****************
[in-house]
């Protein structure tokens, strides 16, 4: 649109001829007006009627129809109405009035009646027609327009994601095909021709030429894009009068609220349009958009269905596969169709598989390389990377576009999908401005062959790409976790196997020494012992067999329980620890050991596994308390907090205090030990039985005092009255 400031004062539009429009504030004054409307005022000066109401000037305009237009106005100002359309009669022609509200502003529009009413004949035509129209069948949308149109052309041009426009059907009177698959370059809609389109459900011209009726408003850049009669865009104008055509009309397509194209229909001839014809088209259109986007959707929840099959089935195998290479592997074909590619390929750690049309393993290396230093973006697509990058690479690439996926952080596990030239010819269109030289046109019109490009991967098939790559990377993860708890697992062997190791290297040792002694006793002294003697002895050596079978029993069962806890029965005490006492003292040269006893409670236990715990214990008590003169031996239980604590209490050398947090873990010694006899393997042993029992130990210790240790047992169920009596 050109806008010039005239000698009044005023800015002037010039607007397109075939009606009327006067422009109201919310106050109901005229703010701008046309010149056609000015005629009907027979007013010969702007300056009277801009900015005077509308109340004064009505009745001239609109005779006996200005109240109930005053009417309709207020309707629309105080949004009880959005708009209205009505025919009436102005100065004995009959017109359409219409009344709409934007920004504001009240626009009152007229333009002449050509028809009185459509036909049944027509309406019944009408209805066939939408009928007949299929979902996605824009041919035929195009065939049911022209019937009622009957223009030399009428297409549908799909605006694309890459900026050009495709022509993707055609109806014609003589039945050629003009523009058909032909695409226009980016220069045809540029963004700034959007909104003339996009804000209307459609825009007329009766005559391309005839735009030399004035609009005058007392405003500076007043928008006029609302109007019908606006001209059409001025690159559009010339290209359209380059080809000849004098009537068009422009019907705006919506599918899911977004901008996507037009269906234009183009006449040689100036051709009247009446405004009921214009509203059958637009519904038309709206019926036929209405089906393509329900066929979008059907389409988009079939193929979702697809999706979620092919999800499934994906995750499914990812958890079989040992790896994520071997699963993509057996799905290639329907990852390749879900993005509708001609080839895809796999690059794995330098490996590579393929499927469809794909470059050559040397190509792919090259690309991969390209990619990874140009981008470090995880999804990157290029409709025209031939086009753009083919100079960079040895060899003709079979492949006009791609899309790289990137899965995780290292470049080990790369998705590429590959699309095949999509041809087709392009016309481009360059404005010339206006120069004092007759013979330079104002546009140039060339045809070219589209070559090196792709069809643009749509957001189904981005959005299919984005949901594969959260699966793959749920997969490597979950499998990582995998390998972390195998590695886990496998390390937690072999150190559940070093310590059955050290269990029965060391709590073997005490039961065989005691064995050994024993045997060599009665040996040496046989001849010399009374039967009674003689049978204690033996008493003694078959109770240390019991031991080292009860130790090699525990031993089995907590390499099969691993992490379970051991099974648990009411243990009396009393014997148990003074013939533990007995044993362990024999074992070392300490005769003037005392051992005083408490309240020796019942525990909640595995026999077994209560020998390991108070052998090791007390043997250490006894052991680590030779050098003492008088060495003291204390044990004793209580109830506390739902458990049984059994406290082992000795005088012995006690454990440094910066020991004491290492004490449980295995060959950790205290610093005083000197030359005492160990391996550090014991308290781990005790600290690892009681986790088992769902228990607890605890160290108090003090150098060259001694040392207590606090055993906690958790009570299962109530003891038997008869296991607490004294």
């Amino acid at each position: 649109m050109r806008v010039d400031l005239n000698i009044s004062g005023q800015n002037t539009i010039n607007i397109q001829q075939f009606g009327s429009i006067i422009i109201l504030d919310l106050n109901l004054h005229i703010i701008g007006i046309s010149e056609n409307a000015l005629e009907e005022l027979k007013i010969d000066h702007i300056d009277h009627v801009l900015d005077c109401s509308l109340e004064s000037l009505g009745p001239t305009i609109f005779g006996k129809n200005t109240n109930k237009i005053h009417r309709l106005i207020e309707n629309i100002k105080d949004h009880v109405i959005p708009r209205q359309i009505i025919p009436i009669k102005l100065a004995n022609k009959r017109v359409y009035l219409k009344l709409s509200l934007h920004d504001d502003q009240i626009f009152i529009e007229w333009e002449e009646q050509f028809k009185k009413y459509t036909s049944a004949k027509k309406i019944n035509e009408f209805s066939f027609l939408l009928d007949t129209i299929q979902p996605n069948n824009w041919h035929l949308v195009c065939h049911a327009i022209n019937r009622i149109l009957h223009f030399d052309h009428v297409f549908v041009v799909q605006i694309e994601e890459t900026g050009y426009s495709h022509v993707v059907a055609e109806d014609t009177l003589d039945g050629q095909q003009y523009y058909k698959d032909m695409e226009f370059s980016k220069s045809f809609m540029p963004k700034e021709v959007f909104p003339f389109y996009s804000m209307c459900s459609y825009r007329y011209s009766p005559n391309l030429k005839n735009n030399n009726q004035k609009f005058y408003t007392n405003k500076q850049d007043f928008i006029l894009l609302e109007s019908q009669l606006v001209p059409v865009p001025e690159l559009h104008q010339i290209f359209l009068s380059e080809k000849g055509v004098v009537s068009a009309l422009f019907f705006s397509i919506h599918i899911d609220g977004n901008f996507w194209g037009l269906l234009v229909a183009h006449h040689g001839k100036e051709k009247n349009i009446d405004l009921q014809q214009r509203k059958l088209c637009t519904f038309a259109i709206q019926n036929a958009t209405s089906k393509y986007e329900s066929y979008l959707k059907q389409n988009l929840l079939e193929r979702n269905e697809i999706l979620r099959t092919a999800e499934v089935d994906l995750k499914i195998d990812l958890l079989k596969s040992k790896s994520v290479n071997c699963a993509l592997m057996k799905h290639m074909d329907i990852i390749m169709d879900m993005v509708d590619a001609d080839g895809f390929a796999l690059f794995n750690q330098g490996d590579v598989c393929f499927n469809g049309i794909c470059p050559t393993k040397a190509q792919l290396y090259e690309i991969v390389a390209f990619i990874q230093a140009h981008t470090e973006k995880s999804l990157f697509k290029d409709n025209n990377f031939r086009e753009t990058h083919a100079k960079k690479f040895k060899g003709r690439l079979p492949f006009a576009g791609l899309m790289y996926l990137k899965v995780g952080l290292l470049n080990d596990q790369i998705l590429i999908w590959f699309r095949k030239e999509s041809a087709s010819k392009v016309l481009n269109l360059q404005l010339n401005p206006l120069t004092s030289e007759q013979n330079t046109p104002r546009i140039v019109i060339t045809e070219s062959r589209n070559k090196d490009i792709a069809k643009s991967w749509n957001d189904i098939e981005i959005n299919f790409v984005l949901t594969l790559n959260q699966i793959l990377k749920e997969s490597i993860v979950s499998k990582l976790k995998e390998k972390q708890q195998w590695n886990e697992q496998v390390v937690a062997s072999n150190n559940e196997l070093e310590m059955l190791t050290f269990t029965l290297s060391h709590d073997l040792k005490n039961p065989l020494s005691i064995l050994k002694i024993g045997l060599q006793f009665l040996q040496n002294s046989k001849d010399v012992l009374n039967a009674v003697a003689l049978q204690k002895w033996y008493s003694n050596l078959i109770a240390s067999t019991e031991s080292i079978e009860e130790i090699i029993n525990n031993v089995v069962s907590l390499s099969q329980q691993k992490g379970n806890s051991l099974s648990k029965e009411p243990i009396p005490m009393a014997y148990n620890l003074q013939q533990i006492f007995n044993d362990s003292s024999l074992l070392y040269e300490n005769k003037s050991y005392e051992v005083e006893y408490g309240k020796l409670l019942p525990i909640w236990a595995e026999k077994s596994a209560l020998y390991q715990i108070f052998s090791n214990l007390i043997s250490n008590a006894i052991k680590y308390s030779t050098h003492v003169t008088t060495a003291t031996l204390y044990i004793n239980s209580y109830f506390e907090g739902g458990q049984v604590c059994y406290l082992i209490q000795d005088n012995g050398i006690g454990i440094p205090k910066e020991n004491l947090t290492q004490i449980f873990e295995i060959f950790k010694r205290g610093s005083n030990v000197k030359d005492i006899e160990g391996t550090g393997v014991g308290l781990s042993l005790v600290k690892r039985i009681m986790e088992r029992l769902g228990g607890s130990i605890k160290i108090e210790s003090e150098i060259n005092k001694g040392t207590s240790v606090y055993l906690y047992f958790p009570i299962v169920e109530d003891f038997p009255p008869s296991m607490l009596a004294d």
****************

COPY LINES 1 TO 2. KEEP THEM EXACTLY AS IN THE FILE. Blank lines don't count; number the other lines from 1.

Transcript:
[in-house]
């Protein structure tokens, strides 16, 4: 649109001829007006009627129809109405009035009646027609327009994601095909021709030429894009009068609220349009958009269905596969169709598989390389990377576009999908401005062959790409976790196997020494012992067999329980620890050991596994308390907090205090030990039985005092009255 400031004062539009429009504030004054409307005022000066109401000037305009237009106005100002359309009669022609509200502003529009009413004949035509129209069948949308149109052309041009426009059907009177698959370059809609389109459900011209009726408003850049009669865009104008055509009309397509194209229909001839014809088209259109986007959707929840099959089935195998290479592997074909590619390929750690049309393993290396230093973006697509990058690479690439996926952080596990030239010819269109030289046109019109490009991967098939790559990377993860708890697992062997190791290297040792002694006793002294003697002895050596079978029993069962806890029965005490006492003292040269006893409670236990715990214990008590003169031996239980604590209490050398947090873990010694006899393997042993029992130990210790240790047992169920009596 050109806008010039005239000698009044005023800015002037010039607007397109075939009606009327006067422009109201919310106050109901005229703010701008046309010149056609000015005629009907027979007013010969702007300056009277801009900015005077509308109340004064009505009745001239609109005779006996200005109240109930005053009417309709207020309707629309105080949004009880959005708009209205009505025919009436102005100065004995009959017109359409219409009344709409934007920004504001009240626009009152007229333009002449050509028809009185459509036909049944027509309406019944009408209805066939939408009928007949299929979902996605824009041919035929195009065939049911022209019937009622009957223009030399009428297409549908799909605006694309890459900026050009495709022509993707055609109806014609003589039945050629003009523009058909032909695409226009980016220069045809540029963004700034959007909104003339996009804000209307459609825009007329009766005559391309005839735009030399004035609009005058007392405003500076007043928008006029609302109007019908606006001209059409001025690159559009010339290209359209380059080809000849004098009537068009422009019907705006919506599918899911977004901008996507037009269906234009183009006449040689100036051709009247009446405004009921214009509203059958637009519904038309709206019926036929209405089906393509329900066929979008059907389409988009079939193929979702697809999706979620092919999800499934994906995750499914990812958890079989040992790896994520071997699963993509057996799905290639329907990852390749879900993005509708001609080839895809796999690059794995330098490996590579393929499927469809794909470059050559040397190509792919090259690309991969390209990619990874140009981008470090995880999804990157290029409709025209031939086009753009083919100079960079040895060899003709079979492949006009791609899309790289990137899965995780290292470049080990790369998705590429590959699309095949999509041809087709392009016309481009360059404005010339206006120069004092007759013979330079104002546009140039060339045809070219589209070559090196792709069809643009749509957001189904981005959005299919984005949901594969959260699966793959749920997969490597979950499998990582995998390998972390195998590695886990496998390390937690072999150190559940070093310590059955050290269990029965060391709590073997005490039961065989005691064995050994024993045997060599009665040996040496046989001849010399009374039967009674003689049978204690033996008493003694078959109770240390019991031991080292009860130790090699525990031993089995907590390499099969691993992490379970051991099974648990009411243990009396009393014997148990003074013939533990007995044993362990024999074992070392300490005769003037005392051992005083408490309240020796019942525990909640595995026999077994209560020998390991108070052998090791007390043997250490006894052991680590030779050098003492008088060495003291204390044990004793209580109830506390739902458990049984059994406290082992000795005088012995006690454990440094910066020991004491290492004490449980295995060959950790205290610093005083000197030359005492160990391996550090014991308290781990005790600290690892009681986790088992769902228990607890605890160290108090003090150098060259001694040392207590606090055993906690958790009570299962109530003891038997008869296991607490004294």